Triple-I Blog | Is California Serious About Wildfire Risk?
Wildfire is a critical risk facing California, but at least one insurance industry leader argues that the state government isn’t taking it seriously enough.
“Yes, the governor has committed some $2 billion dollars to wildfire budget items,” writes John Norwood of Norwood Associates LLC in an Insurance Journal Op-Ed piece. “These include $404.8 million to hire staff and purchase firefighting equipment; $1.128 billion for forest management, such as thinning and prescribed burns; and $616 million to community investments.”
The details can be found in the Wildfire and Climate Change Fact Sheet provided by the governor’s office.
“However,” the Op-Ed continues, “if you compare that commitment of dollars to the list of other budget allocations the governor has just signed, it appears the administration and the Legislature determined the wildfire problem was only as worthy as some of the lower-priority budget allocations, like cleaning up trash ($1.5 billion) and paying-off delinquent water and electrical bills ($2 billion).”
Norwood is one of California’s top legislative advocates and managing partner of Norwood Associates. He is considered the leader in the state’s insurance, financial services, and small business sector.
Rising insurance costs
Wildfires over the past five years have burned millions of acres in California, destroyed entire towns, wiped out well over 10,000 homes, killed scores of residents, and blanketed the state with unhealthy air.
“California homeowners and businesses are paying five- and six-figure premiums for property insurance, and that is only when they can find insurance at any price,” Norwood writes. “California’s largest industries – agriculture and wine production – are being devastated by the lack of available insurance.”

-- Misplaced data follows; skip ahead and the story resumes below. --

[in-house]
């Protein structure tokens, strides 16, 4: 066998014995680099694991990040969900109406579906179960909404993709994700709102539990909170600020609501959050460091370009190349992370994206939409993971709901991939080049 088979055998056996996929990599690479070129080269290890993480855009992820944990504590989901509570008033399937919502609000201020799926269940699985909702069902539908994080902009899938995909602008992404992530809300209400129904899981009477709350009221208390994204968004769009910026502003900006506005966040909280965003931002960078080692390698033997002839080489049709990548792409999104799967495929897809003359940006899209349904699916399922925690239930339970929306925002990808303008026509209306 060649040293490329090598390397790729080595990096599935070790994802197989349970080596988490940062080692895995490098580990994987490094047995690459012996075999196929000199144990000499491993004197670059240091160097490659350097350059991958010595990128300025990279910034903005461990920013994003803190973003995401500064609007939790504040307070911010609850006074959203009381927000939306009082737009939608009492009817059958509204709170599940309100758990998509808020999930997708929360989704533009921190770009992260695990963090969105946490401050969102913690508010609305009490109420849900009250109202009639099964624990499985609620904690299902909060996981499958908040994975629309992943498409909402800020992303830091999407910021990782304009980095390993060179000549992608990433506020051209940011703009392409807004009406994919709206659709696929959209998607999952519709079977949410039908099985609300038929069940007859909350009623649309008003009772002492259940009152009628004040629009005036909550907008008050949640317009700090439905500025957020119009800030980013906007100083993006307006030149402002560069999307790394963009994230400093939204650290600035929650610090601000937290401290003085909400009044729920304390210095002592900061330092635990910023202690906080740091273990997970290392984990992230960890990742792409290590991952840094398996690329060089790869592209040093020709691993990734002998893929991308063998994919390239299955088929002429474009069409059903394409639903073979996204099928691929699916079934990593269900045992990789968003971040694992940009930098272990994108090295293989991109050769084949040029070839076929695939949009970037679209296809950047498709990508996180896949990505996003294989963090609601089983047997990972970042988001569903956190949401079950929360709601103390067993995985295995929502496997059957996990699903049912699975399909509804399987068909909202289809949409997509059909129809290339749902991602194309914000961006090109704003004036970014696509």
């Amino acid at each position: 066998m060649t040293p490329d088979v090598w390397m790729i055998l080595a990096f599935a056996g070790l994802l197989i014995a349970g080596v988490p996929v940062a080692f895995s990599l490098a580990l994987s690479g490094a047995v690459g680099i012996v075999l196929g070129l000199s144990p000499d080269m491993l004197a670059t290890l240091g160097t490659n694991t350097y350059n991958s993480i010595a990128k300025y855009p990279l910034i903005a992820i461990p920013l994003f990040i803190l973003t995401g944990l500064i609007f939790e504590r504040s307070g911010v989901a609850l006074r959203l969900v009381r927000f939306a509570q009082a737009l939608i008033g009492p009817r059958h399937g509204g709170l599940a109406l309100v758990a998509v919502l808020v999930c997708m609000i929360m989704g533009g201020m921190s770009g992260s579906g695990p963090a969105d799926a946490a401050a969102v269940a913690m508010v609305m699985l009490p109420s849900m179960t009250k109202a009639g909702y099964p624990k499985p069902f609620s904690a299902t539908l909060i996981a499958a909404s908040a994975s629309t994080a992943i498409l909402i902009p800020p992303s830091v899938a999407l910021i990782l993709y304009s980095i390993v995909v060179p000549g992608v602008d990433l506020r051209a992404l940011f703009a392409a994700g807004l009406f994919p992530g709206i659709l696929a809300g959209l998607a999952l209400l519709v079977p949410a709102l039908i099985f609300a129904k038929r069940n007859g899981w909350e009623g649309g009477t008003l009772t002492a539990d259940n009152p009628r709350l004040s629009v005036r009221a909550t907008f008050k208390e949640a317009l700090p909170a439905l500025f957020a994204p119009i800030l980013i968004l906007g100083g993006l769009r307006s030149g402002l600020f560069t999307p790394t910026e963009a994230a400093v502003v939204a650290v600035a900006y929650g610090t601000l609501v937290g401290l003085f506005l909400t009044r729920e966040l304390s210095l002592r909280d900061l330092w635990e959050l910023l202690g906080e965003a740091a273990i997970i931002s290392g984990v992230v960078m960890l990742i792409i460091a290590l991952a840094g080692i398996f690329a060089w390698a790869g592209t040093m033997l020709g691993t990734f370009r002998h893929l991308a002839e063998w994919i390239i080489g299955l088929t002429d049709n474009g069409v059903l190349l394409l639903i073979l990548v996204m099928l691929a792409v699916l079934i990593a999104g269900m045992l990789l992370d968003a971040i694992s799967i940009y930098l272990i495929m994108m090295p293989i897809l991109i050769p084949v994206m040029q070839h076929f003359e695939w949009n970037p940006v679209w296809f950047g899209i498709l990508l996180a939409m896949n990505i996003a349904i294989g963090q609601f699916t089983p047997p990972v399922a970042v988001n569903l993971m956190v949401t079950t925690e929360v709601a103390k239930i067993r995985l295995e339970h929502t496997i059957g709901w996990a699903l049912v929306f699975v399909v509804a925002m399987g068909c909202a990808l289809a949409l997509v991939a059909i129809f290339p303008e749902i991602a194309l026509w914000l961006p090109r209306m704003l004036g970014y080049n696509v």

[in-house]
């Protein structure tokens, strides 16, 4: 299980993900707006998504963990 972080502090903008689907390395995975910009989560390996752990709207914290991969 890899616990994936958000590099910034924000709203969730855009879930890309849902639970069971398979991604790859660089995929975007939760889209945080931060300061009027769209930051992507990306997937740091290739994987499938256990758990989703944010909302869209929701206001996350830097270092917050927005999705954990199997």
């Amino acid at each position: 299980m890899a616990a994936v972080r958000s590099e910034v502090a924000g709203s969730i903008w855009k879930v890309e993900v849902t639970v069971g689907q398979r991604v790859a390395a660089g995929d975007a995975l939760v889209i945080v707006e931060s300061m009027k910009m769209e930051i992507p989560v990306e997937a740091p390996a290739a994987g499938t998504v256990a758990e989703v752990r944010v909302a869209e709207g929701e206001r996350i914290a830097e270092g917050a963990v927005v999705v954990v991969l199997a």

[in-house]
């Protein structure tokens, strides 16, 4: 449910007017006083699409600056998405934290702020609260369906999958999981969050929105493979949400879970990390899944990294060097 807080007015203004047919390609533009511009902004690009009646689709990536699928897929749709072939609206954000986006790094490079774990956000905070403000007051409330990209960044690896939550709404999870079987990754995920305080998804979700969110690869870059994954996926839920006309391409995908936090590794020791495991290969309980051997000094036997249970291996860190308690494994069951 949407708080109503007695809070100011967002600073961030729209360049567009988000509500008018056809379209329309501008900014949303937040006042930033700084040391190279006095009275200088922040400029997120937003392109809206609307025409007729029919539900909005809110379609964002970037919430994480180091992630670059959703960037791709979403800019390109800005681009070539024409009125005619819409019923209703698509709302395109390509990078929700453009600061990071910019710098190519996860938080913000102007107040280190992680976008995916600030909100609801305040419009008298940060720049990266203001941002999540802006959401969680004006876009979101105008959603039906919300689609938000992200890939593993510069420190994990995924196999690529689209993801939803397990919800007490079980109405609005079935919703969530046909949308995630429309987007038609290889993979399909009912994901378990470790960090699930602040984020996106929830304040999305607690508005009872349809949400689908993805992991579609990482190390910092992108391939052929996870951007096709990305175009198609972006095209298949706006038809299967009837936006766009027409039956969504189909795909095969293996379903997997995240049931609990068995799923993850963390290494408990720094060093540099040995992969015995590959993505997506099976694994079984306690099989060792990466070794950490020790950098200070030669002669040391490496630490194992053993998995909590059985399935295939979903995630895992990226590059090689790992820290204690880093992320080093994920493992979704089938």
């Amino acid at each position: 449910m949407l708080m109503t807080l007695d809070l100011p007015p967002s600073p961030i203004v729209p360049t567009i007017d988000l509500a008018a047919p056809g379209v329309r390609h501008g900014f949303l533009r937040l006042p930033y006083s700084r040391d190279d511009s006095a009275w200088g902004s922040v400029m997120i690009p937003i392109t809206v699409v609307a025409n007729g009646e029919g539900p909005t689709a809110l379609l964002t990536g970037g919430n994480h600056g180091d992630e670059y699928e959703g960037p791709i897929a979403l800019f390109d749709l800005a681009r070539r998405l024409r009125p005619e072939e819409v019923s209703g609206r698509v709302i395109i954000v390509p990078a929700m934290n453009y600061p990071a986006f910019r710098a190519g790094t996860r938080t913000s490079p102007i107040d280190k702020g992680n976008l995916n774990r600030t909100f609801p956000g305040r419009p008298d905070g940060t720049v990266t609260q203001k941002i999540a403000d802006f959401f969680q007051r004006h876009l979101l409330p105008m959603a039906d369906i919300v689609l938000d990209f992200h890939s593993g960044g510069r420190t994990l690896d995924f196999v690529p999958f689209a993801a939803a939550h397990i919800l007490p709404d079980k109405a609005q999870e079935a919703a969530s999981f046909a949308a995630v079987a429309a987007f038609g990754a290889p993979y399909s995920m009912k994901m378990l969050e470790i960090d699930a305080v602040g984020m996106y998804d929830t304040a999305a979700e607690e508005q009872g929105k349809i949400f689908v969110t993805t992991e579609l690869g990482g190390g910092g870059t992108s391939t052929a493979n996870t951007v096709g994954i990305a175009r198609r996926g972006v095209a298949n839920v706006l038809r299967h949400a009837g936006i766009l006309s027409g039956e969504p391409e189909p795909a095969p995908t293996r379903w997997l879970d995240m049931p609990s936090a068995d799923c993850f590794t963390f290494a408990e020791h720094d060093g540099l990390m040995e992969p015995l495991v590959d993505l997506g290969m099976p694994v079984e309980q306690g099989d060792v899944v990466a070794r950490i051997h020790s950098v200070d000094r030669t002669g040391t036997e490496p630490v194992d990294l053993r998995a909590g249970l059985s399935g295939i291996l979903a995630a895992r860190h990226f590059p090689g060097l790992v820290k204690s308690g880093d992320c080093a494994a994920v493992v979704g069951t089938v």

And yet, he continues, “the $2 billion dollars committed to wildfire risks doesn’t even make it into the top five issues in the state based on the budget allocation committed to the fight.”
Role of reinsurance
Reinsurers — which insure insurers — are crucial to how the world handles natural disasters. As the frequency and severity of small-scale disasters increase, they’re having to pay more attention. S&P Global observes that “around one-half of the reinsurers we rate reduced their exposure in absolute terms, with very few players taking on additional catastrophe risk.”
It adds that this “de-risking trend” among reinsurers has been particularly visible in North America in recent years.
Without reinsurance, primary insurance rates must rise as properties in some areas become uninsurable.
Norwood argues that availability and affordability of property insurance are unlikely to change until the global reinsurance market believes California is serious about addressing its wildfire risks and there are demonstrable results in reducing the number and severity of wildfires in the state.
Without the reinsurance market backing California property/casualty insurance companies, there will continue to be an availability crisis in the state for property insurance and prices for such coverage will continue to increase substantially to the detriment of California’s homeowners and businesses.